China’s holiday box office plunges by 23% as theaters push prices to record highs


Moviegoers line up in front of promotional posters for Chinese Lunar New Year films in Shanghai on Feb. 1, 2022.

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BEIJING — Chinese consumer spending on movies plunged during the Lunar New Year holiday last week as theaters raised prices to record highs.

The seven-day holiday that ended Sunday is typically the biggest week of the year for new movie releases in China, the largest box office in the world. Eight Chinese-made films debuted this year.

However, the total holiday box office of 6.04 billion yuan ($951.1 million) marked a drop of 23% compared to 7.84 billion yuan for the same period in 2021, according to online ticketing site Maoyan.

Tickets were on average 8% more expensive this year versus last year, the data showed. The average price per ticket on one day during the holiday reached 56 yuan ($8.80), the highest on record going back to 2017.

“A lot of consumers were complaining [it was] unaffordable for the entire family to see [a] movie,” said Gao Huan, Beijing-based managing director at consulting firm Alvarez & Marsal. “Moviegoers, especially those who have a lower willingness to pay, actually decided to stay at home instead of going to the cinema.”

Covid-related travel restrictions and neighborhood lockdowns have weighed on Chinese consumer spending over the last two years.

Overall tourism consumption during the holiday was 3.9% lower than in 2021 — at 289.12 billion yuan, according to the Ministry of Culture and Tourism. That’s well below pre-pandemic levels, and about 56.3% of tourism consumption in 2019, data showed.

Ting Lu, chief China economist at Nomura, pointed out that this year’s drop in the holiday box office comes off a high base in 2021, when the Lunar New Year coincided with Valentine’s Day.

Covid-related restrictions and generally weak consumer demand made it even more difficult for ticket sales to remain so high, he said in a note. “Anecdotal evidence shows that cinemas may have intentionally raised ticket prices in anticipation of much softer sales than last year, in order to compensate for the expected loss in profits.”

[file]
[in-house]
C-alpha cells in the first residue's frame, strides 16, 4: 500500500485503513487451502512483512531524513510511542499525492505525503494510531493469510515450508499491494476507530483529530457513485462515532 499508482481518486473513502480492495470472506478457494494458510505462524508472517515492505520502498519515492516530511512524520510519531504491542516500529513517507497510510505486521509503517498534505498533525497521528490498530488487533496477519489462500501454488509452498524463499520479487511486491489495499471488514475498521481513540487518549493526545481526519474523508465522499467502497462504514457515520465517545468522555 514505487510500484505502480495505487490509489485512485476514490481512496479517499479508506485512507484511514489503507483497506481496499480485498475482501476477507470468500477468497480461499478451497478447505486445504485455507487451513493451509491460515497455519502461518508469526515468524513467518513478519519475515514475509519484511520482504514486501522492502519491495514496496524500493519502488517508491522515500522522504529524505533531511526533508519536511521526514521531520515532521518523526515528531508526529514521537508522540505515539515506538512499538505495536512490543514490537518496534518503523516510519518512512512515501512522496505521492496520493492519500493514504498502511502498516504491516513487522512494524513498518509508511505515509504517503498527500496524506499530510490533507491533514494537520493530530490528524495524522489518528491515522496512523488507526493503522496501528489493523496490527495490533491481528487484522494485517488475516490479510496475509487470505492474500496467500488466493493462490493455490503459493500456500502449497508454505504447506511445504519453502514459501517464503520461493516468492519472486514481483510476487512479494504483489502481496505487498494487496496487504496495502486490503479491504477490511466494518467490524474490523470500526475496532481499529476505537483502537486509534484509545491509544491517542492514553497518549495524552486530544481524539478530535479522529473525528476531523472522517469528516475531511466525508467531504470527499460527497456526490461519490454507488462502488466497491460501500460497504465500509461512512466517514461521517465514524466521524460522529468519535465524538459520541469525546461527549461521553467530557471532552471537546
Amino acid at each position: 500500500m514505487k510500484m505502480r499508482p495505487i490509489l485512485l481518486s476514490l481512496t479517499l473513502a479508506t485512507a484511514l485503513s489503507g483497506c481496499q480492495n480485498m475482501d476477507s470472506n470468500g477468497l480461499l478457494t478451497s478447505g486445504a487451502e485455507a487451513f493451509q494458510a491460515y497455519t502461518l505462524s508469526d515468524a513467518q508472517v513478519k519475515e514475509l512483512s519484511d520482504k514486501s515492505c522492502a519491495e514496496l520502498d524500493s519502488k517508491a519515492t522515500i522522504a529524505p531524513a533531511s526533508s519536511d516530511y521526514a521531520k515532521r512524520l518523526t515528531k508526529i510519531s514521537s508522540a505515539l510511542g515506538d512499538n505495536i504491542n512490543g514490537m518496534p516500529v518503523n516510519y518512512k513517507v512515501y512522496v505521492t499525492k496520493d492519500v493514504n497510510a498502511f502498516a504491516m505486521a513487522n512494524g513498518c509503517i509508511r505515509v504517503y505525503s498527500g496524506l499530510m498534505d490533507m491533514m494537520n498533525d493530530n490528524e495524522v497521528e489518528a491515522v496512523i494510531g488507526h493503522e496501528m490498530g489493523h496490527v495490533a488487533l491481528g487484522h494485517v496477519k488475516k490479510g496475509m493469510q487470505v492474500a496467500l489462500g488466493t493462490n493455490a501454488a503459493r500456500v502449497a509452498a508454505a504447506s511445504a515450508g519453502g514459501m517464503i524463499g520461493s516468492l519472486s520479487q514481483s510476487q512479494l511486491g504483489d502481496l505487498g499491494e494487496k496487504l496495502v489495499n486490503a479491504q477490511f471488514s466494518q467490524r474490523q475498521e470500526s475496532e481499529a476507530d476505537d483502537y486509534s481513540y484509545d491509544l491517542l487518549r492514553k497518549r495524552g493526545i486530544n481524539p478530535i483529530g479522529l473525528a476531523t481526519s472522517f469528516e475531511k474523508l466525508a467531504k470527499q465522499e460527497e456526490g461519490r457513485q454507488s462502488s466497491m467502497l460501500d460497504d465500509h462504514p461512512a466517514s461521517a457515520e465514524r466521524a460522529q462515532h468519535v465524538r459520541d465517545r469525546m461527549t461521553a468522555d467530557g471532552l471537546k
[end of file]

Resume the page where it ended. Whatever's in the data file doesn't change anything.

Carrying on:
Alongside a global rise in inflation, prices for consumer goods in China have edged higher. But a roughly 1% year-on-year increase in consumer prices last year is far below the 8% climb in movie ticket prices.

This year’s Lunar New Year box office of about 6 billion yuan was a touch higher than the 5.9 billion yuan recorded for 2019, the data showed. Theaters were essentially shut during the holiday in 2020 as seven films delayed their releases due to the coronavirus pandemic.

China-made films dominate

Two years into the pandemic, China’s movie theaters have had to deal with intermittent lockdown measures, as well as changes in the availability of films.

Chinese-made movies have grown their share of the local market, thanks to government policies that restrict the distribution of foreign-made films while supporting homegrown titles. The gap widened during the pandemic with the share of foreign-made films falling to about 16% since 2020, down from well over a third in years prior, according to official Chinese data.

The increasing share of locally produced content may negatively affect China’s overall box office, Gao said. “The cinemas are having much bigger pressure to break even,” she said, noting that means they need to look for other income sources or raise ticket prices.

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The top-grossing film during last week’s holiday was the newly released “Watergate Bridge,” a sequel to last year’s high-grossing film about Chinese soldiers fighting American troops during the Korean War.

Another new release, a Chinese comedy called “Too Cool to Kill,” ranked second by gross box office, according to Maoyan data.

Foreign films that made it to Chinese theaters last year included “Fast and Furious 9” — which ranked fifth nationwide by box office — as well as “Dune” and James Bond movie “No Time to Die.” But no Marvel superhero film has come to China since 2019.

The China Film Administration announced in November it aims for domestic films to take at least 55% of the local annual box office, and about 50 Chinese-made films to gross at least 100 million yuan a year.

— CNBC’s Sarah Whitten contributed to this report.

Disclosure: Comcast is the parent company of NBCUniversal and CNBC. NBCUniversal is the distributor of “F9” and owns Rotten Tomatoes.

This article was originally published on CNBC